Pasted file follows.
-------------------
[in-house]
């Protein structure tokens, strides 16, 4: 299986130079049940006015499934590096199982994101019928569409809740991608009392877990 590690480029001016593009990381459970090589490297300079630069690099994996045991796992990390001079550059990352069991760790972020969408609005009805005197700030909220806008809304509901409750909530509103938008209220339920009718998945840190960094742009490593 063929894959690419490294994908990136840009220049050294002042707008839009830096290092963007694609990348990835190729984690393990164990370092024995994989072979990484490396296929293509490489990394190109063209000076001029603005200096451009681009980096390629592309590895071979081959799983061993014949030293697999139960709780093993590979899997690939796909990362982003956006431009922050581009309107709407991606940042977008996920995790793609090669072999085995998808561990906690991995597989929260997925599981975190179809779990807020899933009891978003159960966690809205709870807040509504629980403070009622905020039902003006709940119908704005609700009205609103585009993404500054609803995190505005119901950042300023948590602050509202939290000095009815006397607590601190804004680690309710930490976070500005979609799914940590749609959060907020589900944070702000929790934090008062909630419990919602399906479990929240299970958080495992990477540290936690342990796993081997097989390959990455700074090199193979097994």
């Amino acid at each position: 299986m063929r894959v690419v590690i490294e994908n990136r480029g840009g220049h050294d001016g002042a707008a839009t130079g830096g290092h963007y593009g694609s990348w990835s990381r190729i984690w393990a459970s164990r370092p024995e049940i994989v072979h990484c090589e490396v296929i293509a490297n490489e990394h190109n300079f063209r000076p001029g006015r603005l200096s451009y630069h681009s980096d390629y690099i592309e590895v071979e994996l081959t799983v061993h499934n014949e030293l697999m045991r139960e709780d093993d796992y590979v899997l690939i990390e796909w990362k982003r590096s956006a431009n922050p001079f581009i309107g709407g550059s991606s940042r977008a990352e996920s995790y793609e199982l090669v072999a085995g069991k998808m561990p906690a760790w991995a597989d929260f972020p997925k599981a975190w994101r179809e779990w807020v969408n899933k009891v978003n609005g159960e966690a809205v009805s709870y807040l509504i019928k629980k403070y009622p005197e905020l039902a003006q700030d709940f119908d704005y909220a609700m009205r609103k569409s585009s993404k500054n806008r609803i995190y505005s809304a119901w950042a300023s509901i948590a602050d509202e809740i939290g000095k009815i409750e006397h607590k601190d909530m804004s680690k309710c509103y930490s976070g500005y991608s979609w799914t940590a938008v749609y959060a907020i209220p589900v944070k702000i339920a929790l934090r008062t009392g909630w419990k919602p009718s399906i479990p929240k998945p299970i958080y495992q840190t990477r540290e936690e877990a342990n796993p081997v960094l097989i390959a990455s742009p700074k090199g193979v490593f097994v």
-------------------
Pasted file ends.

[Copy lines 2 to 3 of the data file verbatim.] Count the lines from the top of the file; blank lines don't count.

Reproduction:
């Protein structure tokens, strides 16, 4: 299986130079049940006015499934590096199982994101019928569409809740991608009392877990 590690480029001016593009990381459970090589490297300079630069690099994996045991796992990390001079550059990352069991760790972020969408609005009805005197700030909220806008809304509901409750909530509103938008209220339920009718998945840190960094742009490593 063929894959690419490294994908990136840009220049050294002042707008839009830096290092963007694609990348990835190729984690393990164990370092024995994989072979990484490396296929293509490489990394190109063209000076001029603005200096451009681009980096390629592309590895071979081959799983061993014949030293697999139960709780093993590979899997690939796909990362982003956006431009922050581009309107709407991606940042977008996920995790793609090669072999085995998808561990906690991995597989929260997925599981975190179809779990807020899933009891978003159960966690809205709870807040509504629980403070009622905020039902003006709940119908704005609700009205609103585009993404500054609803995190505005119901950042300023948590602050509202939290000095009815006397607590601190804004680690309710930490976070500005979609799914940590749609959060907020589900944070702000929790934090008062909630419990919602399906479990929240299970958080495992990477540290936690342990796993081997097989390959990455700074090199193979097994």
């Amino acid at each position: 299986m063929r894959v690419v590690i490294e994908n990136r480029g840009g220049h050294d001016g002042a707008a839009t130079g830096g290092h963007y593009g694609s990348w990835s990381r190729i984690w393990a459970s164990r370092p024995e049940i994989v072979h990484c090589e490396v296929i293509a490297n490489e990394h190109n300079f063209r000076p001029g006015r603005l200096s451009y630069h681009s980096d390629y690099i592309e590895v071979e994996l081959t799983v061993h499934n014949e030293l697999m045991r139960e709780d093993d796992y590979v899997l690939i990390e796909w990362k982003r590096s956006a431009n922050p001079f581009i309107g709407g550059s991606s940042r977008a990352e996920s995790y793609e199982l090669v072999a085995g069991k998808m561990p906690a760790w991995a597989d929260f972020p997925k599981a975190w994101r179809e779990w807020v969408n899933k009891v978003n609005g159960e966690a809205v009805s709870y807040l509504i019928k629980k403070y009622p005197e905020l039902a003006q700030d709940f119908d704005y909220a609700m009205r609103k569409s585009s993404k500054n806008r609803i995190y505005s809304a119901w950042a300023s509901i948590a602050d509202e809740i939290g000095k009815i409750e006397h607590k601190d909530m804004s680690k309710c509103y930490s976070g500005y991608s979609w799914t940590a938008v749609y959060a907020i209220p589900v944070k702000i339920a929790l934090r008062t009392g909630w419990k919602p009718s399906i479990p929240k998945p299970i958080y495992q840190t990477r540290e936690e877990a342990n796993p081997v960094l097989i390959a990455s742009p700074k090199g193979v490593f097994v």